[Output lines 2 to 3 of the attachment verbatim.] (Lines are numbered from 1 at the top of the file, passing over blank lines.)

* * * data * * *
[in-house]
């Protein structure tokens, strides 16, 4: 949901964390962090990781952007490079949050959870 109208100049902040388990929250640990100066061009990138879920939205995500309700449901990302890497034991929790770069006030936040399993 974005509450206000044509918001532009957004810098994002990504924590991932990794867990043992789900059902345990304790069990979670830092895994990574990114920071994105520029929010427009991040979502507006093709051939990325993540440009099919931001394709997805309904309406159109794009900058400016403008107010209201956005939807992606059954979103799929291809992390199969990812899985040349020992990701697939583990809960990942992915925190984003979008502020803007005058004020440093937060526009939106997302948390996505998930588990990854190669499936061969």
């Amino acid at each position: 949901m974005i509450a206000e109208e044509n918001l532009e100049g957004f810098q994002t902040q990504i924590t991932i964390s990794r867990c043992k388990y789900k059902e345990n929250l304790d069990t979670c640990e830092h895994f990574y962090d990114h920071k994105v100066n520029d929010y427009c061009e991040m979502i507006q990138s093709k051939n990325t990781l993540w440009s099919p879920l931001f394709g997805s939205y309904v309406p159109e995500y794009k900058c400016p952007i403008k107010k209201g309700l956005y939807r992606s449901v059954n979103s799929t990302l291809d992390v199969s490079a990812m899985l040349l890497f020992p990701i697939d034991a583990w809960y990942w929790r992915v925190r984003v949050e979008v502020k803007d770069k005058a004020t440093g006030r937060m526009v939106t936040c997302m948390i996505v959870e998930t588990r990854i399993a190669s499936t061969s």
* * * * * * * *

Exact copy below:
């Protein structure tokens, strides 16, 4: 949901964390962090990781952007490079949050959870 109208100049902040388990929250640990100066061009990138879920939205995500309700449901990302890497034991929790770069006030936040399993 974005509450206000044509918001532009957004810098994002990504924590991932990794867990043992789900059902345990304790069990979670830092895994990574990114920071994105520029929010427009991040979502507006093709051939990325993540440009099919931001394709997805309904309406159109794009900058400016403008107010209201956005939807992606059954979103799929291809992390199969990812899985040349020992990701697939583990809960990942992915925190984003979008502020803007005058004020440093937060526009939106997302948390996505998930588990990854190669499936061969």
């Amino acid at each position: 949901m974005i509450a206000e109208e044509n918001l532009e100049g957004f810098q994002t902040q990504i924590t991932i964390s990794r867990c043992k388990y789900k059902e345990n929250l304790d069990t979670c640990e830092h895994f990574y962090d990114h920071k994105v100066n520029d929010y427009c061009e991040m979502i507006q990138s093709k051939n990325t990781l993540w440009s099919p879920l931001f394709g997805s939205y309904v309406p159109e995500y794009k900058c400016p952007i403008k107010k209201g309700l956005y939807r992606s449901v059954n979103s799929t990302l291809d992390v199969s490079a990812m899985l040349l890497f020992p990701i697939d034991a583990w809960y990942w929790r992915v925190r984003v949050e979008v502020k803007d770069k005058a004020t440093g006030r937060m526009v939106t936040c997302m948390i996505v959870e998930t588990r990854i399993a190669s499936t061969s």